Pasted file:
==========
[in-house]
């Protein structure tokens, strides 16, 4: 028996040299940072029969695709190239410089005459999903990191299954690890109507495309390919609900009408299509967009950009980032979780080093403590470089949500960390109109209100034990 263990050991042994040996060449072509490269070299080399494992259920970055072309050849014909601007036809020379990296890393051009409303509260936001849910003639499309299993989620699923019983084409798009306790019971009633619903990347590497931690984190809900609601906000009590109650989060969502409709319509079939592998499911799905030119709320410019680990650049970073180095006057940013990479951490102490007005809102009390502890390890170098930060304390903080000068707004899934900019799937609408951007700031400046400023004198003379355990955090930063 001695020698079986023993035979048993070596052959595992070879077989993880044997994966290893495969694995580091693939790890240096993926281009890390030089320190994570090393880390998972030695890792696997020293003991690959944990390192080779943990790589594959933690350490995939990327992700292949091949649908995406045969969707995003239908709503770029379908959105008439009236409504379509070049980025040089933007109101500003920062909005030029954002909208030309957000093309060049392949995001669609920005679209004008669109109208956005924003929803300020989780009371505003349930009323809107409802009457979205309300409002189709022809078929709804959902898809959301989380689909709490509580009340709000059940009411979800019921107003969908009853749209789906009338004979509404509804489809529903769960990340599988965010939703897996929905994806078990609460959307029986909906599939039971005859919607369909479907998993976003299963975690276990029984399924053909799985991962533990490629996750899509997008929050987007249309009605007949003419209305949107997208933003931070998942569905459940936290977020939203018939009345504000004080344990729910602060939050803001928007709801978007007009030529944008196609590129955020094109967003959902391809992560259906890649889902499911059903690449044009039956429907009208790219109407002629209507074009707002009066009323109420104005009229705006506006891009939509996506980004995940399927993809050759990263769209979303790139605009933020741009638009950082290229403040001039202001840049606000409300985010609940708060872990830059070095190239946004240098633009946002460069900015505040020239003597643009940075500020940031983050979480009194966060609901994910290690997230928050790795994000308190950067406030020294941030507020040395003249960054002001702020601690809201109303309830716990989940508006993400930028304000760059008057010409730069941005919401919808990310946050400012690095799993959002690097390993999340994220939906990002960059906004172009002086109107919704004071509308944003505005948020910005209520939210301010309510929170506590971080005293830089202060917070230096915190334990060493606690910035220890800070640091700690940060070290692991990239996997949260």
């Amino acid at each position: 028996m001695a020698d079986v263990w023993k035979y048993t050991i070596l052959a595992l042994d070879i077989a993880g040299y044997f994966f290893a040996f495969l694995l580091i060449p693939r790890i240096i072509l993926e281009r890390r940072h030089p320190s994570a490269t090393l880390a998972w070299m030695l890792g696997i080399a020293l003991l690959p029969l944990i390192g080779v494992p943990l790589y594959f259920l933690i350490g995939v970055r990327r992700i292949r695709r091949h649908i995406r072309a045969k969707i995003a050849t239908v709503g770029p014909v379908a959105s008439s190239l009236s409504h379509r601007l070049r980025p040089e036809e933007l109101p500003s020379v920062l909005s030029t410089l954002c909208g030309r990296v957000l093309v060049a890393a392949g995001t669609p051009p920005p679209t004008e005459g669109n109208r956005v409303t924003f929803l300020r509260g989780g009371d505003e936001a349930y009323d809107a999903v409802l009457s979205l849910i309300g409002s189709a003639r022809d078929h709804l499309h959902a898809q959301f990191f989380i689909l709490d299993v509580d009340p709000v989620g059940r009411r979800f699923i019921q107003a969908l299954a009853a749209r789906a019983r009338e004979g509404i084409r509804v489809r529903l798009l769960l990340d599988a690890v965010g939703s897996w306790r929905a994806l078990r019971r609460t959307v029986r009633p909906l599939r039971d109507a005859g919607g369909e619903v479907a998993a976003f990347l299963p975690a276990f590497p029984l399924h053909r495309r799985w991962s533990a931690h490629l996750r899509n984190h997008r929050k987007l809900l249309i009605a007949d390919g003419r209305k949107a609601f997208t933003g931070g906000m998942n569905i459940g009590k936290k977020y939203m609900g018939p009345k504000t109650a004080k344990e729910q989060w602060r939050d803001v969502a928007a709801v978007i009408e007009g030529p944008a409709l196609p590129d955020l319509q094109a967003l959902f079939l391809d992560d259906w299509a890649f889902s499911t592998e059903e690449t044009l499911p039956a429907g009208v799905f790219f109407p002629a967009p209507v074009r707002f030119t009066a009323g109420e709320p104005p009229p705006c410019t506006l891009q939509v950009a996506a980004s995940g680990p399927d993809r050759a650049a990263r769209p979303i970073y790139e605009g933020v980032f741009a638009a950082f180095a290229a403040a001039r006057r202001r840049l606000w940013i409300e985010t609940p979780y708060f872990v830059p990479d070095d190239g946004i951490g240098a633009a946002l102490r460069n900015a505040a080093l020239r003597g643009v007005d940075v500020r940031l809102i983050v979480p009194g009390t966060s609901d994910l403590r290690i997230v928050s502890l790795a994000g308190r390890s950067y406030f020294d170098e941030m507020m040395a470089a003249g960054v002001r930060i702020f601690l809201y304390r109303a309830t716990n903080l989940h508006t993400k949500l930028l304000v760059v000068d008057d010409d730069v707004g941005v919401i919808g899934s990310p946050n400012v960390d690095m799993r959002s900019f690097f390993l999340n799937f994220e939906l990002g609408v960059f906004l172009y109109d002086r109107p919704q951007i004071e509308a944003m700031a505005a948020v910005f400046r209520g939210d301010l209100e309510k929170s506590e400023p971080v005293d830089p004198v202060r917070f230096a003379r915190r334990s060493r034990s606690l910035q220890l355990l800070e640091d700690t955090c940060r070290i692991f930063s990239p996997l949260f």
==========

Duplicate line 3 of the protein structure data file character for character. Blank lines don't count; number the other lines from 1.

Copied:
């Amino acid at each position: 028996m001695a020698d079986v263990w023993k035979y048993t050991i070596l052959a595992l042994d070879i077989a993880g040299y044997f994966f290893a040996f495969l694995l580091i060449p693939r790890i240096i072509l993926e281009r890390r940072h030089p320190s994570a490269t090393l880390a998972w070299m030695l890792g696997i080399a020293l003991l690959p029969l944990i390192g080779v494992p943990l790589y594959f259920l933690i350490g995939v970055r990327r992700i292949r695709r091949h649908i995406r072309a045969k969707i995003a050849t239908v709503g770029p014909v379908a959105s008439s190239l009236s409504h379509r601007l070049r980025p040089e036809e933007l109101p500003s020379v920062l909005s030029t410089l954002c909208g030309r990296v957000l093309v060049a890393a392949g995001t669609p051009p920005p679209t004008e005459g669109n109208r956005v409303t924003f929803l300020r509260g989780g009371d505003e936001a349930y009323d809107a999903v409802l009457s979205l849910i309300g409002s189709a003639r022809d078929h709804l499309h959902a898809q959301f990191f989380i689909l709490d299993v509580d009340p709000v989620g059940r009411r979800f699923i019921q107003a969908l299954a009853a749209r789906a019983r009338e004979g509404i084409r509804v489809r529903l798009l769960l990340d599988a690890v965010g939703s897996w306790r929905a994806l078990r019971r609460t959307v029986r009633p909906l599939r039971d109507a005859g919607g369909e619903v479907a998993a976003f990347l299963p975690a276990f590497p029984l399924h053909r495309r799985w991962s533990a931690h490629l996750r899509n984190h997008r929050k987007l809900l249309i009605a007949d390919g003419r209305k949107a609601f997208t933003g931070g906000m998942n569905i459940g009590k936290k977020y939203m609900g018939p009345k504000t109650a004080k344990e729910q989060w602060r939050d803001v969502a928007a709801v978007i009408e007009g030529p944008a409709l196609p590129d955020l319509q094109a967003l959902f079939l391809d992560d259906w299509a890649f889902s499911t592998e059903e690449t044009l499911p039956a429907g009208v799905f790219f109407p002629a967009p209507v074009r707002f030119t009066a009323g109420e709320p104005p009229p705006c410019t506006l891009q939509v950009a996506a980004s995940g680990p399927d993809r050759a650049a990263r769209p979303i970073y790139e605009g933020v980032f741009a638009a950082f180095a290229a403040a001039r006057r202001r840049l606000w940013i409300e985010t609940p979780y708060f872990v830059p990479d070095d190239g946004i951490g240098a633009a946002l102490r460069n900015a505040a080093l020239r003597g643009v007005d940075v500020r940031l809102i983050v979480p009194g009390t966060s609901d994910l403590r290690i997230v928050s502890l790795a994000g308190r390890s950067y406030f020294d170098e941030m507020m040395a470089a003249g960054v002001r930060i702020f601690l809201y304390r109303a309830t716990n903080l989940h508006t993400k949500l930028l304000v760059v000068d008057d010409d730069v707004g941005v919401i919808g899934s990310p946050n400012v960390d690095m799993r959002s900019f690097f390993l999340n799937f994220e939906l990002g609408v960059f906004l172009y109109d002086r109107p919704q951007i004071e509308a944003m700031a505005a948020v910005f400046r209520g939210d301010l209100e309510k929170s506590e400023p971080v005293d830089p004198v202060r917070f230096a003379r915190r334990s060493r034990s606690l910035q220890l355990l800070e640091d700690t955090c940060r070290i692991f930063s990239p996997l949260f």